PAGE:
Ancient Monuments

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Two bowl barrows on Beacon Hill

A Scheduled Monument in West Quantoxhead, Somerset

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Coordinates

Latitude: 51.1615 / 51°9'41"N

Longitude: -3.2535 / 3°15'12"W

OS Eastings: 312444.393632

OS Northings: 140996.869948

OS Grid: ST124409

Mapcode National: GBR LT.75L3

Mapcode Global: VH6GX.K2CF

Entry Name: Two bowl barrows on Beacon Hill

Scheduled Date: 29 January 1976

Last Amended: 9 February 1996

Source: Historic England

Source ID: 1014122

English Heritage Legacy ID: 22079

County: Somerset

Civil Parish: West Quantoxhead

Traditional County: Somerset

Lieutenancy Area (Ceremonial County): Somerset

Details

The monument includes two bowl barrows on the top of Beacon Hill at the north
west end of the Quantocks. The barrows form part of a wider mixed cemetery on
the hill which includes two barrows and three cairns.
The barrows which are aligned north west to south east have mounds which
measure 24m and 23m in diameter and are 0.7m and 1m high respectively. There
is a distance of 3m between the two barrows. Surrounding each mound is a ditch
from which material was quarried during its construction. These ditches have
become infilled over the years and can no longer be seen at ground level, but
survive as buried features c.3m wide. Where the barrows are closest together
the ditches will run into one.
The southernmost barrow has an Ordnance Survey triangulation point on its top.
The Ordnance Survey triangulation point is excluded from the scheduling,
although the ground beneath it is included.

MAP EXTRACT
The site of the monument is shown on the attached map extract.

Source: Historic England

Reasons for Scheduling

The area of the Quantock Hills, although small in extent, is one of the few
remaining expanses of open moorland in southern Britain. Its archaeological
importance lies in the existence of a landscape displaying examples of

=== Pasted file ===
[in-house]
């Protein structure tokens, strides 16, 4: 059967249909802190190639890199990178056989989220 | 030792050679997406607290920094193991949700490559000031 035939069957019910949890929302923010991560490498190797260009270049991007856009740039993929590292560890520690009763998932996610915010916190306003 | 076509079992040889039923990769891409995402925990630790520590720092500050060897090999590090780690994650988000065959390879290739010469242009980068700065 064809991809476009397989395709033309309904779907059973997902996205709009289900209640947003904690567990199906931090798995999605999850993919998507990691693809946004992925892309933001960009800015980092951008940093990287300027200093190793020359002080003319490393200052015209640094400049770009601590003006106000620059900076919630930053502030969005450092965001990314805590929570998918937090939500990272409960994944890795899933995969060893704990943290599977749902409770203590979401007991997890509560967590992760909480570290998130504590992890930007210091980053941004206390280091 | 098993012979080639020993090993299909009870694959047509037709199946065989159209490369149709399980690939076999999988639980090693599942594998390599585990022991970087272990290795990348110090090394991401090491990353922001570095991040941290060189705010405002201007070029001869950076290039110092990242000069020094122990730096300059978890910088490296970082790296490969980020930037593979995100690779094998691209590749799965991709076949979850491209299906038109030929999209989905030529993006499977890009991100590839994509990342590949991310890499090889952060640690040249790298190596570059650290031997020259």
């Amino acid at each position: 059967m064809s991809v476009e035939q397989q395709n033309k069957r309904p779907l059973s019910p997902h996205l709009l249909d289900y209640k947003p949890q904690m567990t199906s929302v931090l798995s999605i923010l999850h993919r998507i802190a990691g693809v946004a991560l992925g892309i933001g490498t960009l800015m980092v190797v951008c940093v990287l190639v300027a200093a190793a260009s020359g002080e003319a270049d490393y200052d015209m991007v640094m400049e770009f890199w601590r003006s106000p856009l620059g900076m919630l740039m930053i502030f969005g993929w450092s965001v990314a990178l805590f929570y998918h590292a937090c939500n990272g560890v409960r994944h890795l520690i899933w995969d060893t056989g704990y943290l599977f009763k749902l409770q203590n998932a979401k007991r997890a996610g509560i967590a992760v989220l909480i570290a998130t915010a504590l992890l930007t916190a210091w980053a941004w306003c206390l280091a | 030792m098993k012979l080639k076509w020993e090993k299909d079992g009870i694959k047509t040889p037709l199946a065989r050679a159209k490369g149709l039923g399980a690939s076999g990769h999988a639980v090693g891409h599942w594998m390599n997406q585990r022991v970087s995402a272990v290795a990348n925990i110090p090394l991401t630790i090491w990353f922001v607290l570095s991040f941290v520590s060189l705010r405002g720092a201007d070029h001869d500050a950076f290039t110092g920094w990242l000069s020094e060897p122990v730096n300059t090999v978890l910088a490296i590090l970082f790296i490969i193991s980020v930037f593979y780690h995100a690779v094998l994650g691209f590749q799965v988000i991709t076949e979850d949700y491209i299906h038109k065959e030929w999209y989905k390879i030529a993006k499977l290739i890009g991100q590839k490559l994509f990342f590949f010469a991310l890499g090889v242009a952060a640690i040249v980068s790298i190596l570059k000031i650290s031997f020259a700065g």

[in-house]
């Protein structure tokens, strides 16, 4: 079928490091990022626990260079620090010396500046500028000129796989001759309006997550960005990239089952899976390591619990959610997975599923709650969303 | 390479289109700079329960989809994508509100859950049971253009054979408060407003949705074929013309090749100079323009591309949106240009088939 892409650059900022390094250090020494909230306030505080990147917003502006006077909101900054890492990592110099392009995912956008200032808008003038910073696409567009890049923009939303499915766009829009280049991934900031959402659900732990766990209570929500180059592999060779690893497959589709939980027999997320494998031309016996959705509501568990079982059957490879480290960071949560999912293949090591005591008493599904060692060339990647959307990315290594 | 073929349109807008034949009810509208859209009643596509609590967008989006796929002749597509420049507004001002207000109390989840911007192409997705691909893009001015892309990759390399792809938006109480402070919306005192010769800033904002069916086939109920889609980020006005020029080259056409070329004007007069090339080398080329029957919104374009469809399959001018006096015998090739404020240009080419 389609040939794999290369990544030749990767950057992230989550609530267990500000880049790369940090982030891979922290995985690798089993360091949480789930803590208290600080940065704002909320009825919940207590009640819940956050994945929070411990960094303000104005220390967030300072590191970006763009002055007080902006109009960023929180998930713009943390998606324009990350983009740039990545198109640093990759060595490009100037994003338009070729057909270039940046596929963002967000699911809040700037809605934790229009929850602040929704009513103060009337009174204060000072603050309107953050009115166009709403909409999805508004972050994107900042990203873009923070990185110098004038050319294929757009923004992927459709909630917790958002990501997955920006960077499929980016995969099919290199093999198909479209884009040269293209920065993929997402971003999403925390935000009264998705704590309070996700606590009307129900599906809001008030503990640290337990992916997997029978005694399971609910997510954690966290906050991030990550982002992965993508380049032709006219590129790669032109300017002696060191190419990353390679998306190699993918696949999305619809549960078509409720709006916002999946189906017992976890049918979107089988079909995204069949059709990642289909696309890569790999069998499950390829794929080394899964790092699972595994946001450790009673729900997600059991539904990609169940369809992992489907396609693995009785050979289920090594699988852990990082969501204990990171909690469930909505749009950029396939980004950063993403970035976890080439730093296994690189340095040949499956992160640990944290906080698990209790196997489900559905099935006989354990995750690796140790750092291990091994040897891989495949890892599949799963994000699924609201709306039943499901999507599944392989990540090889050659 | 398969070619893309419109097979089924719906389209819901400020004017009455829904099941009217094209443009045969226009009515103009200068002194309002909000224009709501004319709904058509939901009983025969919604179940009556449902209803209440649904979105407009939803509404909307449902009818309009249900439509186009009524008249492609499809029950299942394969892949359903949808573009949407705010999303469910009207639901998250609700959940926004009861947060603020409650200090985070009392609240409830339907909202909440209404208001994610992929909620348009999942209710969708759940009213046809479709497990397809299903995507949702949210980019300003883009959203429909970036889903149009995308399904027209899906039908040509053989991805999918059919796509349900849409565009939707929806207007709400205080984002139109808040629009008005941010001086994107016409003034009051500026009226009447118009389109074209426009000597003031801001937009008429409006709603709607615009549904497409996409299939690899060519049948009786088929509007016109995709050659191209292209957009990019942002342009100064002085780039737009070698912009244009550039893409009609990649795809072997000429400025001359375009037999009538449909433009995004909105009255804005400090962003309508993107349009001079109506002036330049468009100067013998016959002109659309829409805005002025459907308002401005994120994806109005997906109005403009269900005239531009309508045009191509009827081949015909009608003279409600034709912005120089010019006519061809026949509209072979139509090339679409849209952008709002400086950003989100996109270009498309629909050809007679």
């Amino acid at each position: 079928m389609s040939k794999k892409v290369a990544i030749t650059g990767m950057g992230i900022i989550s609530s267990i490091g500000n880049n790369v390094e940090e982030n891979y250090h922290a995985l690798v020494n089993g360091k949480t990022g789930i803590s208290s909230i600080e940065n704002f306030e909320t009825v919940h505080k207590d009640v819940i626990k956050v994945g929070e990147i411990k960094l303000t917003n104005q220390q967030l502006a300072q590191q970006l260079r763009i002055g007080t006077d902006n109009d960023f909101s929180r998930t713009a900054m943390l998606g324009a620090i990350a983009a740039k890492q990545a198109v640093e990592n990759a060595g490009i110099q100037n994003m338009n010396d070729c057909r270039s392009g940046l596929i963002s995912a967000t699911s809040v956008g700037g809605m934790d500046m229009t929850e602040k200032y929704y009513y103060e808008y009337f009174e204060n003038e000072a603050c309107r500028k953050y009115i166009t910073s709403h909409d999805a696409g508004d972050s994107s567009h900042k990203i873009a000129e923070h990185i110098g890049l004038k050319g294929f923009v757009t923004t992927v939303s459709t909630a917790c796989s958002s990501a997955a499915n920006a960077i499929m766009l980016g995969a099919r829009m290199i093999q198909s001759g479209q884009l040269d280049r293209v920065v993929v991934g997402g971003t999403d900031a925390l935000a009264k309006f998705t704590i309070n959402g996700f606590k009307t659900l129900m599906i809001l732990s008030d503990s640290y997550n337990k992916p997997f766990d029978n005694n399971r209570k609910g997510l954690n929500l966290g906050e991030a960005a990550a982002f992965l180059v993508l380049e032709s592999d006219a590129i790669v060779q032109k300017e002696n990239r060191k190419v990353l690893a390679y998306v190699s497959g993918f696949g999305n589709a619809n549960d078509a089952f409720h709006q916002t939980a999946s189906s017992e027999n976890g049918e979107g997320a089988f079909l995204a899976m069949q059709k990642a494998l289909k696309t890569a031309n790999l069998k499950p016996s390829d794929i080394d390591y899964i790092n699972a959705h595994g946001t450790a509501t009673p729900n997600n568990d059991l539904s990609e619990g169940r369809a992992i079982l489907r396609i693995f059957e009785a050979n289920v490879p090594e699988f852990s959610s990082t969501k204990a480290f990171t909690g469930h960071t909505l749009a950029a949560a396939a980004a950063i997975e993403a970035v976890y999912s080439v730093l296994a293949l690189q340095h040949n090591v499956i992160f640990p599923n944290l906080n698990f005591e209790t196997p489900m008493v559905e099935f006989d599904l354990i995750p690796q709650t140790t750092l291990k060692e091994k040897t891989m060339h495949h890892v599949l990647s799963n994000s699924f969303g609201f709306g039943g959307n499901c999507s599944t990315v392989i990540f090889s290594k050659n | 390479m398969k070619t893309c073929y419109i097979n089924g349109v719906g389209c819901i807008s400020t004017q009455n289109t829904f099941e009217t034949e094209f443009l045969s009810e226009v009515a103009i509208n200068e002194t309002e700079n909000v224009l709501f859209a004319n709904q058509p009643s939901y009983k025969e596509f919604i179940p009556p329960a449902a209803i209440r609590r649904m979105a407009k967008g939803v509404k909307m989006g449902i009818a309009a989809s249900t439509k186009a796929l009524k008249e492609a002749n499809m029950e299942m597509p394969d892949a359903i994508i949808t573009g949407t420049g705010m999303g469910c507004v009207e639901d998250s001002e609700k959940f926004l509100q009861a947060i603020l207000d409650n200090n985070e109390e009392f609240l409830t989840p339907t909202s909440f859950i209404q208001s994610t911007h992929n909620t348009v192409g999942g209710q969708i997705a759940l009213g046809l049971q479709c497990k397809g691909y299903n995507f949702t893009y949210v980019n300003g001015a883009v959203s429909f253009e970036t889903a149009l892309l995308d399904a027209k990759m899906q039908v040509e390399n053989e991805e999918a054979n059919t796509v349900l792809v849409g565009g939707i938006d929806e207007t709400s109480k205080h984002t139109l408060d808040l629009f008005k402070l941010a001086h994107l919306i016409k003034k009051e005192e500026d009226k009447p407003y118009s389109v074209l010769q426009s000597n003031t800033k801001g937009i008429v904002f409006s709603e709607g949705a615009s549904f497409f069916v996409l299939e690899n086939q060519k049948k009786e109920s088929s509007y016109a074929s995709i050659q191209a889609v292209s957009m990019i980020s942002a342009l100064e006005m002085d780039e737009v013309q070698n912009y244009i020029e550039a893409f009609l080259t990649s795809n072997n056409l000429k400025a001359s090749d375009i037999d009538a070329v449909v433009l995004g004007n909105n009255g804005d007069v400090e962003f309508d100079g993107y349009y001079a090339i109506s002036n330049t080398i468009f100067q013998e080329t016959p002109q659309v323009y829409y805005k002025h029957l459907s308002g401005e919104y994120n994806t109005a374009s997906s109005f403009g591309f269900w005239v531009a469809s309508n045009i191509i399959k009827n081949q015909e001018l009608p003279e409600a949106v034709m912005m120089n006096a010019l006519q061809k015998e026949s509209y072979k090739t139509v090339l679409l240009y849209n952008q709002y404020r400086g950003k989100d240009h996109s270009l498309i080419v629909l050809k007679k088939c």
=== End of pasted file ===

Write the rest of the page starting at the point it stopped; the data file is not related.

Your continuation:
monuments tracing the exploitation of the hills from the Bronze Age onwards.
Well-preserved monuments from the Bronze Age and Iron Age, including round
barrows, cairns, settlements, hillforts and a trackway, as well as later
industrial remains, give insights into changes in the pattern of land use on
the hills through time. These earthworks are one of the key components of the
Quantocks' broader landscape character.
Bowl barrows, the most numerous form of round barrow, are funerary monuments
dating from the Late Neolithic period to the Late Bronze Age, with most
examples belonging to the period 2400-1500 BC. They were constructed as
earthen or rubble mounds, sometimes ditched, which covered single or multiple
burials. They occur either in isolation or grouped as cemeteries and often
acted as a focus for burials in later periods. Often superficially similar,
although differing widely in size, they exhibit regional variations in form
and a diversity of burial practices. There are over 10,000 surviving bowl
barrows recorded nationally (many more have already been destroyed), occurring
across most of lowland Britain. In excess of 30 bowl barrows can be found on
the Quantock Hills. Often occupying prominent locations, they are a major
historic element in the modern landscape and their considerable variation in
form and longevity as a monument type provide important information on the
diversity of beliefs and social organisations among early prehistoric
communities. They are particularly representative of their period and a
substantial proportion of surviving examples are considered worthy of
protection.

Despite having been damaged, the two bowl barrows on Beacon Hill are integral
to the Beacon Hill mixed cemetery and will contain archaeological remains and
environmental evidence relating to the cemetery and the landscape in which it
was constructed.

Source: Historic England

Sources

Books and journals
Grinsell, L V, 'Proceedings of the Smerset Archaeological and Nat.Hist Society' in Somerset Barrows Part 1, (1969), 40
Grinsell, L V, 'Proceedings of the Smerset Archaeological and Nat.Hist Society' in Somerset Barrows Part 1, (1969), 40

Source: Historic England

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